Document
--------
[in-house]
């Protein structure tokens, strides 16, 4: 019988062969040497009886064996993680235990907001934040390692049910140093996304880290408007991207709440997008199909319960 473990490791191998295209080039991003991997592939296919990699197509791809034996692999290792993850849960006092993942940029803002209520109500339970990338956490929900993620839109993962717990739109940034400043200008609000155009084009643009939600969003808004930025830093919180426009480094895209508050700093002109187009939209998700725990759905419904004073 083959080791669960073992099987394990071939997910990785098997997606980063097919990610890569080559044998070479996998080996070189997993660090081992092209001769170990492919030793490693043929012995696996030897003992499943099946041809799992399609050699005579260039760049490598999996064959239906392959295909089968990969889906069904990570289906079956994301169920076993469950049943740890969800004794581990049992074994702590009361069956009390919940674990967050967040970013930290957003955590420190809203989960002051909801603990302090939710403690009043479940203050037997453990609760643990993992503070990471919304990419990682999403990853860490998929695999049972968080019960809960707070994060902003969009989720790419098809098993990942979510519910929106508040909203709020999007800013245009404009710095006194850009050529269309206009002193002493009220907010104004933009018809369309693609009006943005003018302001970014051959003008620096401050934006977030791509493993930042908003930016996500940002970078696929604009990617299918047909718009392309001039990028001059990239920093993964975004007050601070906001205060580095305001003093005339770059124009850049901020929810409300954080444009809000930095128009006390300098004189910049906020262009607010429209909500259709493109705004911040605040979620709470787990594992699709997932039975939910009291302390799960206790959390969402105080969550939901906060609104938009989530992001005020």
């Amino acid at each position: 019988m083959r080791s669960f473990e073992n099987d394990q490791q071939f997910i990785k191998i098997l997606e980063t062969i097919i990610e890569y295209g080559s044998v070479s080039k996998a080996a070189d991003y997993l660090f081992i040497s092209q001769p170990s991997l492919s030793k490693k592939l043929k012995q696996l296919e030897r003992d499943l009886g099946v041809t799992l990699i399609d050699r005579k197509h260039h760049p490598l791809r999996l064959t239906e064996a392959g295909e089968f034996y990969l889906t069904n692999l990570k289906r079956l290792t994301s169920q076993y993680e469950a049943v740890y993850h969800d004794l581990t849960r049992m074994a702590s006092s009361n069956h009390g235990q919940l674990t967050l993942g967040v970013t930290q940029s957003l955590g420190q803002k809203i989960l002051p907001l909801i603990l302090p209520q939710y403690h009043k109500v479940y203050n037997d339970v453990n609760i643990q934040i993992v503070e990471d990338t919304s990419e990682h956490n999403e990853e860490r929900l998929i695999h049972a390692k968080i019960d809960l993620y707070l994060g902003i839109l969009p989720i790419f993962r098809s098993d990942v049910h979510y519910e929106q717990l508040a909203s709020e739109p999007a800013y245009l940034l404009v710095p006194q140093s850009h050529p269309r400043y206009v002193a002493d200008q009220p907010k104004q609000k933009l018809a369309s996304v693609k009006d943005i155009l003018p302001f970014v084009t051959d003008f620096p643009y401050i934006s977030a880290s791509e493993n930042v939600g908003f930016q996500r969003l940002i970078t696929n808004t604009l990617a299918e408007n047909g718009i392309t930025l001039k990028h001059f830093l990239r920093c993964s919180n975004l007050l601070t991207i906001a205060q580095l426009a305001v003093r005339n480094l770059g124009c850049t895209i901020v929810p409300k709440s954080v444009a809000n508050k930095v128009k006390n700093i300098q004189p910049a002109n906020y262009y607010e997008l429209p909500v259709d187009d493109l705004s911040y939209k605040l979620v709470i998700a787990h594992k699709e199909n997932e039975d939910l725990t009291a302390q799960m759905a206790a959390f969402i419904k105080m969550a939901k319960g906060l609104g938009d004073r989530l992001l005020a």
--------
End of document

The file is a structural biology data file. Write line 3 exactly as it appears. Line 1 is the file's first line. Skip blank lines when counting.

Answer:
């Amino acid at each position: 019988m083959r080791s669960f473990e073992n099987d394990q490791q071939f997910i990785k191998i098997l997606e980063t062969i097919i990610e890569y295209g080559s044998v070479s080039k996998a080996a070189d991003y997993l660090f081992i040497s092209q001769p170990s991997l492919s030793k490693k592939l043929k012995q696996l296919e030897r003992d499943l009886g099946v041809t799992l990699i399609d050699r005579k197509h260039h760049p490598l791809r999996l064959t239906e064996a392959g295909e089968f034996y990969l889906t069904n692999l990570k289906r079956l290792t994301s169920q076993y993680e469950a049943v740890y993850h969800d004794l581990t849960r049992m074994a702590s006092s009361n069956h009390g235990q919940l674990t967050l993942g967040v970013t930290q940029s957003l955590g420190q803002k809203i989960l002051p907001l909801i603990l302090p209520q939710y403690h009043k109500v479940y203050n037997d339970v453990n609760i643990q934040i993992v503070e990471d990338t919304s990419e990682h956490n999403e990853e860490r929900l998929i695999h049972a390692k968080i019960d809960l993620y707070l994060g902003i839109l969009p989720i790419f993962r098809s098993d990942v049910h979510y519910e929106q717990l508040a909203s709020e739109p999007a800013y245009l940034l404009v710095p006194q140093s850009h050529p269309r400043y206009v002193a002493d200008q009220p907010k104004q609000k933009l018809a369309s996304v693609k009006d943005i155009l003018p302001f970014v084009t051959d003008f620096p643009y401050i934006s977030a880290s791509e493993n930042v939600g908003f930016q996500r969003l940002i970078t696929n808004t604009l990617a299918e408007n047909g718009i392309t930025l001039k990028h001059f830093l990239r920093c993964s919180n975004l007050l601070t991207i906001a205060q580095l426009a305001v003093r005339n480094l770059g124009c850049t895209i901020v929810p409300k709440s954080v444009a809000n508050k930095v128009k006390n700093i300098q004189p910049a002109n906020y262009y607010e997008l429209p909500v259709d187009d493109l705004s911040y939209k605040l979620v709470i998700a787990h594992k699709e199909n997932e039975d939910l725990t009291a302390q799960m759905a206790a959390f969402i419904k105080m969550a939901k319960g906060l609104g938009d004073r989530l992001l005020a």